54. Lawful Good Neutral Good Chaotic Good

    Lawful Neutral True Neutral Chaotic Neutral

    Lawful Evil Neutral Evil Chaotic Evil

  55. I agree that game mechanics should be divorced from decisions. The game should not be telling us how to play just show us the consequences. Of the actions they also shouldn't be ass-pulls like the end of the Force Unleashed's evil ending.

  56. I was much more immoral in Red Dead Redemption 2 than in GTA V because of morality system. When I got the best honor I could get I said to myself: "Why should I continue in moral decisions, when I can't get any more rewarded?". So I just did a little trail of blaze across the map, to lower my honor, and to get motivation for good decisions. Something I was not doing in GTA V.

  57. To be blunt about the kid decision, there's an episode of Star Trek: The Next Generation that literally deals with this exact dilemma, though without the child, but with a personal connection between the decision maker and the one they're sending to die. The episode in question, Thine Own Self if you're curious, comes down on the side of, any commander must make the best decision for the ship/largest number of people. Sometimes there is no good option, and your best reward is survival, not victory.

    This is slightly different than the Kobi Scenario made famous by the movies in that it is a direct sacrifice of one life, to save many more. To be fair, it wasn't some child being robbed of their life, but as long as they are not merely treated as a cog in the machine, but as a hero, and that their sacrifice meant something, I don't see it as the absolute evil you portray it as.

  58. Spoiler Neir:Automata below.

    Neir:Automata did it best with it's end game choice. You do one last hack to save your characters, and get a good happy ending. You fight the end credits, killing off the developers and the like. It gets insanely hard, and if your connected to the internet, you get the option to get help from other players saved files. If you select to take the help, the game tells you when a player file gets killed, and I do believe deleted. Anyways, at the end, after you've seen the end cinematic, and got the main endings, there are still more, like 26 I think. Your given the choice to give back, losing all your progress up to that point, or to not give back, keep your saves, and continue on with finishing the game, getting the other endings. Mind you, you've o ly got like 5 of the 26 up to this point. If you do give back, the game will ask you many times if you are sure, and if so, it will delete all of your save files, and it does mean all. Then it proceeds to go through your menu, deleting all weapons one by one, all items one by one, all upgrades one by one, every fricking thing, right in front of you, just rubbing that salt in real good. Then it goes through your save files one by one. And then you're taken back to the main screen, to start a new game. I really liked that choice, it was the most memorable choice a game ever gave me, and in the end, I was satisfied with giving back, because I knew I'd feel like a real prick if I didn't.

  59. Before games can have proper moral systems, people need to stop being triggered by the existence of games that explore complex issues. Games are like art, they explore possibilities. If a game doesn't suite the opinions of the majority of the audience, people will want that game taken down.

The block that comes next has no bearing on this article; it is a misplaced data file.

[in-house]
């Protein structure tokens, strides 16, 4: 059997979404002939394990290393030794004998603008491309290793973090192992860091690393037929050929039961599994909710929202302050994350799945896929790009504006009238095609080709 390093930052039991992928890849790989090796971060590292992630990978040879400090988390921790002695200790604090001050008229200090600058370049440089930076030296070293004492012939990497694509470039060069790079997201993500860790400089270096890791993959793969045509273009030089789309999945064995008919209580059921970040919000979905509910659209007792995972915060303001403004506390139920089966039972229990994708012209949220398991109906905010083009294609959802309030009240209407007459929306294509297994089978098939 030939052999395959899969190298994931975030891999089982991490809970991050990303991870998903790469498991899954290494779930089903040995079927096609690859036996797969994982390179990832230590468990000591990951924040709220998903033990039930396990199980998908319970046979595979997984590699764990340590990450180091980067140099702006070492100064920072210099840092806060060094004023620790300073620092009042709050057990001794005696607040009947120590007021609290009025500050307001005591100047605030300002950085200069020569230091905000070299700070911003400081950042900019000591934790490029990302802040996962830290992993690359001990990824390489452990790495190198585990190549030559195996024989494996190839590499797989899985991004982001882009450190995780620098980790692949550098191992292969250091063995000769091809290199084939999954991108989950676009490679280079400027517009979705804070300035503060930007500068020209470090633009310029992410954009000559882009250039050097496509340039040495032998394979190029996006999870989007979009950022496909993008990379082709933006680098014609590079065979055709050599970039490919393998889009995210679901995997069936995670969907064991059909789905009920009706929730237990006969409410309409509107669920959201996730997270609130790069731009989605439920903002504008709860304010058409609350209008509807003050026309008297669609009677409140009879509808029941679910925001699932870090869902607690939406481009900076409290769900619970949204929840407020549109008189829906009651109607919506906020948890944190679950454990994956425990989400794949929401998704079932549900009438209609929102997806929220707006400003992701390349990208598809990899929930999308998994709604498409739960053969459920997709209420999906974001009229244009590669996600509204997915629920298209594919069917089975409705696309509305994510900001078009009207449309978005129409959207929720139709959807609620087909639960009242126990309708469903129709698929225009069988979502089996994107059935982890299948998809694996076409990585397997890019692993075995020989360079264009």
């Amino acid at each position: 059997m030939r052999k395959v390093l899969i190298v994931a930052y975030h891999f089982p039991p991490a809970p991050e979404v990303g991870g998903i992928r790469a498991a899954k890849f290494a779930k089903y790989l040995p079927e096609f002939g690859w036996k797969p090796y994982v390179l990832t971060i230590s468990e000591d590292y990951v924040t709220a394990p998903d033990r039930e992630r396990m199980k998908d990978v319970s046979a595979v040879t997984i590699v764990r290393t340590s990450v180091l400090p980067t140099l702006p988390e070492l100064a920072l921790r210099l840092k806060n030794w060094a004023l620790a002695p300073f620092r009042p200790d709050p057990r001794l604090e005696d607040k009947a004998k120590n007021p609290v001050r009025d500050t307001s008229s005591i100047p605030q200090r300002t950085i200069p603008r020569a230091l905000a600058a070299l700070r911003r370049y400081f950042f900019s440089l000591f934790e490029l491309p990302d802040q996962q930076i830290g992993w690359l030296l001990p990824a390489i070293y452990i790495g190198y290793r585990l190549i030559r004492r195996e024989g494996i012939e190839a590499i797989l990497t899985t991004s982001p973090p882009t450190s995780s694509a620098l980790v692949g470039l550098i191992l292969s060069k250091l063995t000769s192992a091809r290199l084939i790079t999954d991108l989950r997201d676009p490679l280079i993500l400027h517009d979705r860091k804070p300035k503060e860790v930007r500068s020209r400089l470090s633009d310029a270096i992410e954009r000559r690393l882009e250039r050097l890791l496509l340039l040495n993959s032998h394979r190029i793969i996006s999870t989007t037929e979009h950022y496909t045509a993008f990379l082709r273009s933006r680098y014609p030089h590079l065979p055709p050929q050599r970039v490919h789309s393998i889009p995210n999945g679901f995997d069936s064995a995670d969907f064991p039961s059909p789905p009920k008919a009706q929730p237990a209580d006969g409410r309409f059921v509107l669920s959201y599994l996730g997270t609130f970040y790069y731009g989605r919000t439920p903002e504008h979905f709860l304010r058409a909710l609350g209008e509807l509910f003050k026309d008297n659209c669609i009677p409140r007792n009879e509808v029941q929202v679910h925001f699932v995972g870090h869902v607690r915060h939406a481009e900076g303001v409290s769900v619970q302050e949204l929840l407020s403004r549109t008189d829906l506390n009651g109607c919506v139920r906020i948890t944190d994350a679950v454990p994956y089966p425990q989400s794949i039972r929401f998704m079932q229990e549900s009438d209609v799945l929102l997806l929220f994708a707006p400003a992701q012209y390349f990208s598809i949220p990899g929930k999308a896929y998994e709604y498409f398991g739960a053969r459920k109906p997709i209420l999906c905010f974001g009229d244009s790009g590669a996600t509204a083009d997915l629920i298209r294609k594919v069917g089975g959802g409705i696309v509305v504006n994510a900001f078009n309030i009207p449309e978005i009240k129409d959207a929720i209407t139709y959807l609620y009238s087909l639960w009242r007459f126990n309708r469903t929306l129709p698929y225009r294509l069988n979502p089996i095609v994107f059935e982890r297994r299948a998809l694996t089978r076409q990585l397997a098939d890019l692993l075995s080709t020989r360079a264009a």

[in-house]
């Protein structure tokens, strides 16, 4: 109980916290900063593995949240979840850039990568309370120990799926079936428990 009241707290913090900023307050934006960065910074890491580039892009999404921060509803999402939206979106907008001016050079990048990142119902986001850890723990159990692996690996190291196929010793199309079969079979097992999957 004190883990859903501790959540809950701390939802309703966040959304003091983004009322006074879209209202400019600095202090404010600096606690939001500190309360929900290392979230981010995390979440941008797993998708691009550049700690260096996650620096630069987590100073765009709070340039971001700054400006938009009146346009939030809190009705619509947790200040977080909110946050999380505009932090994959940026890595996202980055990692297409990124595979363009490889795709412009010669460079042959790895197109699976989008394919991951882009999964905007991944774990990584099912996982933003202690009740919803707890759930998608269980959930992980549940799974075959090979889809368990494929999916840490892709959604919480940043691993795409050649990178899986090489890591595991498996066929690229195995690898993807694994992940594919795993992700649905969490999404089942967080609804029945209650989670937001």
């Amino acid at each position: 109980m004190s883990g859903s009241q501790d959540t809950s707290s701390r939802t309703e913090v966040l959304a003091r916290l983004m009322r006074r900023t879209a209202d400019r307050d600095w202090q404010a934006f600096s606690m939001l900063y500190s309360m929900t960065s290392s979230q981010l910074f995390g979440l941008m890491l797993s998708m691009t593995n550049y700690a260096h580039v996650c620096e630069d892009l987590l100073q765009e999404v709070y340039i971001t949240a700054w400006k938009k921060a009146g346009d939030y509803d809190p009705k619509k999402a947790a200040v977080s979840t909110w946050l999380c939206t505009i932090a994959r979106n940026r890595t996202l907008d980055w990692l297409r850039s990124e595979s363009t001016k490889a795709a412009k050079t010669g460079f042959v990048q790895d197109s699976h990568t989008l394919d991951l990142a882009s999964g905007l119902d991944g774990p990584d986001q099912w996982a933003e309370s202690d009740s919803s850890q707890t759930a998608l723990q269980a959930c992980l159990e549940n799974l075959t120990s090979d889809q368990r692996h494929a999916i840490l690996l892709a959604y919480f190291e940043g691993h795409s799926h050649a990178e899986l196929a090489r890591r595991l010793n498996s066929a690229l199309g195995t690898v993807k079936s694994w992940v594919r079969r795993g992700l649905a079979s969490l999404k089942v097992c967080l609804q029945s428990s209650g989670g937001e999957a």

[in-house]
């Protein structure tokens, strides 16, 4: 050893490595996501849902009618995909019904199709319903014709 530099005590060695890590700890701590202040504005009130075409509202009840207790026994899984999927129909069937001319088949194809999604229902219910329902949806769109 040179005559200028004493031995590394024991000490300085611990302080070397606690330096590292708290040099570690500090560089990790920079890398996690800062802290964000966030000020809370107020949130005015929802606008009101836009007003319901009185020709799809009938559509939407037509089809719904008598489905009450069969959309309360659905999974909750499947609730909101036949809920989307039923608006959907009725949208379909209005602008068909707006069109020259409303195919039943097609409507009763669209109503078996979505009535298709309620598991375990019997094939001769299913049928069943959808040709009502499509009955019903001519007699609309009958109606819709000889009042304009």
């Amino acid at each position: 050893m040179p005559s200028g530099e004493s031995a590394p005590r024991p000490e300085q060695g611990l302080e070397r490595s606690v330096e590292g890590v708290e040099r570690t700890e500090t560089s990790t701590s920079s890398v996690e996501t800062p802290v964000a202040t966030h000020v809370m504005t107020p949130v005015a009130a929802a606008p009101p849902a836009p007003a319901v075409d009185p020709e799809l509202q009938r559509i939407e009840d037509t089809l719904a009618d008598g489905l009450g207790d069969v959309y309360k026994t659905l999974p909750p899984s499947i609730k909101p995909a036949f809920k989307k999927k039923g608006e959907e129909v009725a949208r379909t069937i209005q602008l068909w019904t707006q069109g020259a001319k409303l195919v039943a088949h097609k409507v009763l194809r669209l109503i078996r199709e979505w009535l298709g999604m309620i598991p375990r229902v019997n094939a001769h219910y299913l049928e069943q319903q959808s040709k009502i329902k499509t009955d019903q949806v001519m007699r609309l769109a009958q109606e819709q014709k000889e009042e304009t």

60. Another thing to consider is that when most games have morality decisions the gameplay is paused and you are presented with selections. This primes you that this is a moral decision. Compare this to a system where the decisions come purely in the gameplay and how you proceed through a level or challenge without priming you for the choice.

  61. Not sure if it really counts as a morality system but one game that really made me think was Detroit: Become Human. A game that truly makes your decisions affect almost every part of the game that follows. I remember thinking that every RPG game Dev should play that so that they can see how choices should be done. Although the game is pretty much an interactive tell tale game, with next to no combat and just walking around while contemplating your decisions, it’s one of the best games I ever played, backed up with the storyline flow chart at the end of each chapter to show you how things could have changed and where other decisions could be made. Keep up the great work bud, really enjoying your videos

  62. His point about Frostpunk reminds of this mobile game where you are a Seed Ship (THAT'S the name! I forgot!), which carries humans on their way to a new planet. You have some tough choices to make, which can have good or bad consequences (killing the humans, losing all science or history, etc.). And at the end of a run, you get the story of the humans on that ship.

    I really enjoyed it and I think that I will return to it after this video.

  63. I wasn’t familiar with dishonoured. It sure would be nice if the game industry invested a LOT more in better writing and perhaps giving the consideration of humanity to people who haven’t grown up on CoD.

  64. So, when I'm in a bad mood, I play games where being evil is an option. Unfortunately most games these days are 10+ hours long and I'm only in a bad mood for about 5 minutes when playing games. I have to turn on my TV and console of choice, choose a game, start the game, wait for the game to load and now my IRL morality is coming back and I no longer want to play an evil person. So, I play a different game but my anger has taken a lot out of me. Which is annoying.
    Edit: I don't like Frostpunk because every choice makes me feel like shit. I have to choose the lesser of 2 evils, but every choice seems equally evil.

Leave a Reply

Your email address will not be published. Required fields are marked *